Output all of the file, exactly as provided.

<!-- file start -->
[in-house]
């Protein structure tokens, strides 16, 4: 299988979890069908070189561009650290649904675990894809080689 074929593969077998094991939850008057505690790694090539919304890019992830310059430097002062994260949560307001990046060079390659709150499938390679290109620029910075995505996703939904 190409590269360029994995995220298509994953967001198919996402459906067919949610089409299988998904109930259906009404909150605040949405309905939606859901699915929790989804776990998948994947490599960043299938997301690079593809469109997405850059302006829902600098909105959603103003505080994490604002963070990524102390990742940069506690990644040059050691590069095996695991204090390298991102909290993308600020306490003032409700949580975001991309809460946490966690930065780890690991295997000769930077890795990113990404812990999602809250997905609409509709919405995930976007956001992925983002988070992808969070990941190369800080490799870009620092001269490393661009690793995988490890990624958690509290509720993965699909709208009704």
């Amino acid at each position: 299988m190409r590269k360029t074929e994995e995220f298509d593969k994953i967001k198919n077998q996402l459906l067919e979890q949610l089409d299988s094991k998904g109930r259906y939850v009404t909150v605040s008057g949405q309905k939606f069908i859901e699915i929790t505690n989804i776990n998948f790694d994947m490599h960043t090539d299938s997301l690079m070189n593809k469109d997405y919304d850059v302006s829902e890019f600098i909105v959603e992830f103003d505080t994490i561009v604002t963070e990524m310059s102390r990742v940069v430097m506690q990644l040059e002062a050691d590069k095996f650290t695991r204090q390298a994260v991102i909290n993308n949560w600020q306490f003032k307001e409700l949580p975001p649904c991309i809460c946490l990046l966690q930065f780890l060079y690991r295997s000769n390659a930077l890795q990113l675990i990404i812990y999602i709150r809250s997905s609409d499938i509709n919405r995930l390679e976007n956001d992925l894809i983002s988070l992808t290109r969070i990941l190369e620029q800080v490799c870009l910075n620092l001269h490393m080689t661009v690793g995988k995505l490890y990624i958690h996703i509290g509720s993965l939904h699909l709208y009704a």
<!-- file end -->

[in-house]
């Protein structure tokens, strides 16, 4: 299988979890069908070189561009650290649904675990894809080689 074929593969077998094991939850008057505690790694090539919304890019992830310059430097002062994260949560307001990046060079390659709150499938390679290109620029910075995505996703939904 190409590269360029994995995220298509994953967001198919996402459906067919949610089409299988998904109930259906009404909150605040949405309905939606859901699915929790989804776990998948994947490599960043299938997301690079593809469109997405850059302006829902600098909105959603103003505080994490604002963070990524102390990742940069506690990644040059050691590069095996695991204090390298991102909290993308600020306490003032409700949580975001991309809460946490966690930065780890690991295997000769930077890795990113990404812990999602809250997905609409509709919405995930976007956001992925983002988070992808969070990941190369800080490799870009620092001269490393661009690793995988490890990624958690509290509720993965699909709208009704």
């Amino acid at each position: 299988m190409r590269k360029t074929e994995e995220f298509d593969k994953i967001k198919n077998q996402l459906l067919e979890q949610l089409d299988s094991k998904g109930r259906y939850v009404t909150v605040s008057g949405q309905k939606f069908i859901e699915i929790t505690n989804i776990n998948f790694d994947m490599h960043t090539d299938s997301l690079m070189n593809k469109d997405y919304d850059v302006s829902e890019f600098i909105v959603e992830f103003d505080t994490i561009v604002t963070e990524m310059s102390r990742v940069v430097m506690q990644l040059e002062a050691d590069k095996f650290t695991r204090q390298a994260v991102i909290n993308n949560w600020q306490f003032k307001e409700l949580p975001p649904c991309i809460c946490l990046l966690q930065f780890l060079y690991r295997s000769n390659a930077l890795q990113l675990i990404i812990y999602i709150r809250s997905s609409d499938i509709n919405r995930l390679e976007n956001d992925l894809i983002s988070l992808t290109r969070i990941l190369e620029q800080v490799c870009l910075n620092l001269h490393m080689t661009v690793g995988k995505l490890y990624i958690h996703i509290g509720s993965l939904h699909l709208y009704a």